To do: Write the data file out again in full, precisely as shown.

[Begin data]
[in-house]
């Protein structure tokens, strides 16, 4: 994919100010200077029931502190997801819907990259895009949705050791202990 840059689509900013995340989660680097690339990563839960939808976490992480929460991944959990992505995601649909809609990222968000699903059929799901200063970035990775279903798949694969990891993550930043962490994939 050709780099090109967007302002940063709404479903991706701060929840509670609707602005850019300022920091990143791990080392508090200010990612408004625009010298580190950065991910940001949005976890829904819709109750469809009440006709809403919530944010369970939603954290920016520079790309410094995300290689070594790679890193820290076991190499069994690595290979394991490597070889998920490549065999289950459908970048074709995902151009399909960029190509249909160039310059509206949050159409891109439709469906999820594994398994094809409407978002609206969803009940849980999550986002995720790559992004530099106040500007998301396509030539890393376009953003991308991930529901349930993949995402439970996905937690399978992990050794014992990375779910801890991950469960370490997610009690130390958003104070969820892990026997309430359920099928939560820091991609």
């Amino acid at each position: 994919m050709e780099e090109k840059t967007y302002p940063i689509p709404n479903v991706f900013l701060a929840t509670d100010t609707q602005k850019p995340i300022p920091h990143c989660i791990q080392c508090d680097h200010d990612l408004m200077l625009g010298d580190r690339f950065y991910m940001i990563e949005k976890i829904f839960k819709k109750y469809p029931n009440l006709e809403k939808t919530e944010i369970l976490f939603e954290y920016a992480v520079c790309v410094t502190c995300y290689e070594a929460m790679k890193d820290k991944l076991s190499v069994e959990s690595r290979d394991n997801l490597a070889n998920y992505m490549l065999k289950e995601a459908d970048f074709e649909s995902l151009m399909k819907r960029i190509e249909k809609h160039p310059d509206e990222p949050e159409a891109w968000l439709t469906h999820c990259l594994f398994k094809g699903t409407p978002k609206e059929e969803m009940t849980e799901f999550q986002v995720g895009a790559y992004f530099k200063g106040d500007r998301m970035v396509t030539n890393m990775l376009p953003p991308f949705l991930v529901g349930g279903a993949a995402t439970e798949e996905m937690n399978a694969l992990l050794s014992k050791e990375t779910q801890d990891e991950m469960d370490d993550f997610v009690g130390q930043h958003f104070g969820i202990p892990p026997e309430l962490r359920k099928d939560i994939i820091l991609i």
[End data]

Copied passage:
[in-house]
């Protein structure tokens, strides 16, 4: 994919100010200077029931502190997801819907990259895009949705050791202990 840059689509900013995340989660680097690339990563839960939808976490992480929460991944959990992505995601649909809609990222968000699903059929799901200063970035990775279903798949694969990891993550930043962490994939 050709780099090109967007302002940063709404479903991706701060929840509670609707602005850019300022920091990143791990080392508090200010990612408004625009010298580190950065991910940001949005976890829904819709109750469809009440006709809403919530944010369970939603954290920016520079790309410094995300290689070594790679890193820290076991190499069994690595290979394991490597070889998920490549065999289950459908970048074709995902151009399909960029190509249909160039310059509206949050159409891109439709469906999820594994398994094809409407978002609206969803009940849980999550986002995720790559992004530099106040500007998301396509030539890393376009953003991308991930529901349930993949995402439970996905937690399978992990050794014992990375779910801890991950469960370490997610009690130390958003104070969820892990026997309430359920099928939560820091991609």
């Amino acid at each position: 994919m050709e780099e090109k840059t967007y302002p940063i689509p709404n479903v991706f900013l701060a929840t509670d100010t609707q602005k850019p995340i300022p920091h990143c989660i791990q080392c508090d680097h200010d990612l408004m200077l625009g010298d580190r690339f950065y991910m940001i990563e949005k976890i829904f839960k819709k109750y469809p029931n009440l006709e809403k939808t919530e944010i369970l976490f939603e954290y920016a992480v520079c790309v410094t502190c995300y290689e070594a929460m790679k890193d820290k991944l076991s190499v069994e959990s690595r290979d394991n997801l490597a070889n998920y992505m490549l065999k289950e995601a459908d970048f074709e649909s995902l151009m399909k819907r960029i190509e249909k809609h160039p310059d509206e990222p949050e159409a891109w968000l439709t469906h999820c990259l594994f398994k094809g699903t409407p978002k609206e059929e969803m009940t849980e799901f999550q986002v995720g895009a790559y992004f530099k200063g106040d500007r998301m970035v396509t030539n890393m990775l376009p953003p991308f949705l991930v529901g349930g279903a993949a995402t439970e798949e996905m937690n399978a694969l992990l050794s014992k050791e990375t779910q801890d990891e991950m469960d370490d993550f997610v009690g130390q930043h958003f104070g969820i202990p892990p026997e309430l962490r359920k099928d939560i994939i820091l991609i």